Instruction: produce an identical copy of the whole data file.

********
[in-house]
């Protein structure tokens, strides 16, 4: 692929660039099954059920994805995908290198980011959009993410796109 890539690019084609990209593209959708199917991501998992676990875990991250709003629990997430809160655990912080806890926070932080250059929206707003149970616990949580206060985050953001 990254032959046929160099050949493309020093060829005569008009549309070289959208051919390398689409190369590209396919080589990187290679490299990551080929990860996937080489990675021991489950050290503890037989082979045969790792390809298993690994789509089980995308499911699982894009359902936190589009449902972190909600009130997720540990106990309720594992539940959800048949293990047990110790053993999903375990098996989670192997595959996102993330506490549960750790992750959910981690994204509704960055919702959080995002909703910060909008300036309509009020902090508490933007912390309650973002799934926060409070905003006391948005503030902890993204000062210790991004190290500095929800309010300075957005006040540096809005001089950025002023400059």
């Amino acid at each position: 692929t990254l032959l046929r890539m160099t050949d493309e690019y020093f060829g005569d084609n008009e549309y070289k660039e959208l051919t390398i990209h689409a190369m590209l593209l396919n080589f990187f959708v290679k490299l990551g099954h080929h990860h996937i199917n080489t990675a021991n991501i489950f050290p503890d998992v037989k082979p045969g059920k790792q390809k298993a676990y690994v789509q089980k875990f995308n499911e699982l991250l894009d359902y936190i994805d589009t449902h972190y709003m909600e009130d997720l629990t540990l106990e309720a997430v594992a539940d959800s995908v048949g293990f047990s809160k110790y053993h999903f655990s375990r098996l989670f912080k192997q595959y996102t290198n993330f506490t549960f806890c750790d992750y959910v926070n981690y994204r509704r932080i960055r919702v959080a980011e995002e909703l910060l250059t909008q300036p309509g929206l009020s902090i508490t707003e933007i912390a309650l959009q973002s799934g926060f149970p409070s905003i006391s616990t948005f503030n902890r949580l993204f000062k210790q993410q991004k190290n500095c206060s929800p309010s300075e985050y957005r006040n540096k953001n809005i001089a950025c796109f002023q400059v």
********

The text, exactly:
[in-house]
């Protein structure tokens, strides 16, 4: 692929660039099954059920994805995908290198980011959009993410796109 890539690019084609990209593209959708199917991501998992676990875990991250709003629990997430809160655990912080806890926070932080250059929206707003149970616990949580206060985050953001 990254032959046929160099050949493309020093060829005569008009549309070289959208051919390398689409190369590209396919080589990187290679490299990551080929990860996937080489990675021991489950050290503890037989082979045969790792390809298993690994789509089980995308499911699982894009359902936190589009449902972190909600009130997720540990106990309720594992539940959800048949293990047990110790053993999903375990098996989670192997595959996102993330506490549960750790992750959910981690994204509704960055919702959080995002909703910060909008300036309509009020902090508490933007912390309650973002799934926060409070905003006391948005503030902890993204000062210790991004190290500095929800309010300075957005006040540096809005001089950025002023400059």
């Amino acid at each position: 692929t990254l032959l046929r890539m160099t050949d493309e690019y020093f060829g005569d084609n008009e549309y070289k660039e959208l051919t390398i990209h689409a190369m590209l593209l396919n080589f990187f959708v290679k490299l990551g099954h080929h990860h996937i199917n080489t990675a021991n991501i489950f050290p503890d998992v037989k082979p045969g059920k790792q390809k298993a676990y690994v789509q089980k875990f995308n499911e699982l991250l894009d359902y936190i994805d589009t449902h972190y709003m909600e009130d997720l629990t540990l106990e309720a997430v594992a539940d959800s995908v048949g293990f047990s809160k110790y053993h999903f655990s375990r098996l989670f912080k192997q595959y996102t290198n993330f506490t549960f806890c750790d992750y959910v926070n981690y994204r509704r932080i960055r919702v959080a980011e995002e909703l910060l250059t909008q300036p309509g929206l009020s902090i508490t707003e933007i912390a309650l959009q973002s799934g926060f149970p409070s905003i006391s616990t948005f503030n902890r949580l993204f000062k210790q993410q991004k190290n500095c206060s929800p309010s300075e985050y957005r006040n540096k953001n809005i001089a950025c796109f002023q400059v």